Set in the fictional Central American country of Maraguay, The Reluctant Colonel relates the story of a 1964 coup, its leaders and their ensuing efforts of setting up a new government. I did feel hampered by my lack of historical knowledge of the time period, though; perhaps the book would be helped by a brief overview of the historical setting, from real life. I felt Merry might have had a political message, but I wasn’t educated enough about the time he wrote about to recognize it.
Some of the points I make here certainly reflect on the self-publishing platform, BookSurge, rather than on the author.
I like how much space the interior pages have, and how large the text is, but actually the text might be a bit too big. Six hundred-plus pages is enough to be daunting to some readers. Making the font slightly smaller, along with a couple other changes (see below), would not only make the book less daunting, it would also decrease production cost of the physical product.
By the third chapter I wondered if this — with all its brief chapters and snippets from different periods of time — would be a better short story collection, with the same characters recurring. It seems there are just too many interruptions, especially early on. (This solution didn’t plausible later.) I also felt disoriented, because of the numerous flashbacks to various points in time, never knowing what year it was. Perhaps BookSurge didn’t allow Merry to add these notations?
I did get into the story once I was about 100 pages into The Reluctant Colonel. The story, as it directly relates to the coup and its aftermath, is quite nice.
I dislike the crass language and views of women in the book. It’s degrading, and not in the least funny. As I try to see this from the writer’s perspective, I think these interludes were probably intended as comedic breaks from the intense action? I would much prefer, though, that the action continue straight through, without these awful chapters.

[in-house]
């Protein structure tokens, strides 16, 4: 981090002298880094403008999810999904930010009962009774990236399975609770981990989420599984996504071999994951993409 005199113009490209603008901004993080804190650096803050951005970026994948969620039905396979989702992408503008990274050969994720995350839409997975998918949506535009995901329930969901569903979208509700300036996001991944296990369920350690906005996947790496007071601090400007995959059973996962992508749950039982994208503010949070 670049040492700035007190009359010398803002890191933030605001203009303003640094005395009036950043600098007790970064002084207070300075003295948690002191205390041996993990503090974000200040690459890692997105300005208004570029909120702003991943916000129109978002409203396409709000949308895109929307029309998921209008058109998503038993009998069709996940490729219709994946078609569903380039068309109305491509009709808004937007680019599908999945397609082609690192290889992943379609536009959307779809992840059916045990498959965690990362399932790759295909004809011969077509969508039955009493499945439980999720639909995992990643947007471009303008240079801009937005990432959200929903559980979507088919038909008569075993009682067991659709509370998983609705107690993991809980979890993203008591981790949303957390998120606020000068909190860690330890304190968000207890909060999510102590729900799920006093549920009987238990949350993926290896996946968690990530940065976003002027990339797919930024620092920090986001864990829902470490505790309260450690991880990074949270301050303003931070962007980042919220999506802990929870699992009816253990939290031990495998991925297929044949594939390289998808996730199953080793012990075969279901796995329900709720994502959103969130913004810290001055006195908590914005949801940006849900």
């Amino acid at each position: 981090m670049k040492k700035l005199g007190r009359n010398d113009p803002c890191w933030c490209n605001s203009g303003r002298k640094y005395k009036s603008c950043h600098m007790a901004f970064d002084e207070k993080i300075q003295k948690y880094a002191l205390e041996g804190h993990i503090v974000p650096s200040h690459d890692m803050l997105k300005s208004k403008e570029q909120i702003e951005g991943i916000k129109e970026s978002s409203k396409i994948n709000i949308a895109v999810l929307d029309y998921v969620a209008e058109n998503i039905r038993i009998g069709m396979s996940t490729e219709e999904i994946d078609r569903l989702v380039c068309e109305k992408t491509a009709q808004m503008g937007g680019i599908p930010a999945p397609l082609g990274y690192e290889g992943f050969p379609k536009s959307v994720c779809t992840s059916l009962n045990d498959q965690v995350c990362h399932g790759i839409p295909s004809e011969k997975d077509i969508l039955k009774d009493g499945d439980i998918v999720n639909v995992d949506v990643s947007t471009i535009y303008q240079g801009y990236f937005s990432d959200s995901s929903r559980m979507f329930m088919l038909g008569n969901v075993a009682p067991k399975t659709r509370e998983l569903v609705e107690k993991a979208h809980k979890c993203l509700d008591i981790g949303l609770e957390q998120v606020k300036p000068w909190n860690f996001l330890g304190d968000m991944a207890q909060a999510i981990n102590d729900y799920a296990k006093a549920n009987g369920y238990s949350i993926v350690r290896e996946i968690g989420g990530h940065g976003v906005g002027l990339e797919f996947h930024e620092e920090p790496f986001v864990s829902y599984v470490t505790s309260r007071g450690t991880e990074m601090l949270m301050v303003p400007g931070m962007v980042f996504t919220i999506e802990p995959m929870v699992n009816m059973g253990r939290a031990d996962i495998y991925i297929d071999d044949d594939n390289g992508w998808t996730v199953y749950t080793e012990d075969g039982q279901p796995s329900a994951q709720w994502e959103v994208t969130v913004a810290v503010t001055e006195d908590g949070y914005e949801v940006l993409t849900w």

It really needs to be edited. Words can be removed, which shortens the work. Rewording in places could eliminate the stilted feeling on some pages. This is so important. There are also problems with capitalization (mostly words being capitalized when they shouldn’t be), punctuation, and with how Spanish words are thrown in and handled.
These problems really kept me from enjoying the book as much as I could have. Perhaps some of these issues were addressed before the final copy was produced. However, I’m somewhat doubtful that they were, since I ignored for this review the corrections that were found and submitted to BookSurge (presumably by the author?), according to a printed sheet tucked inside the pages. Regardless, I hope they were fixed.
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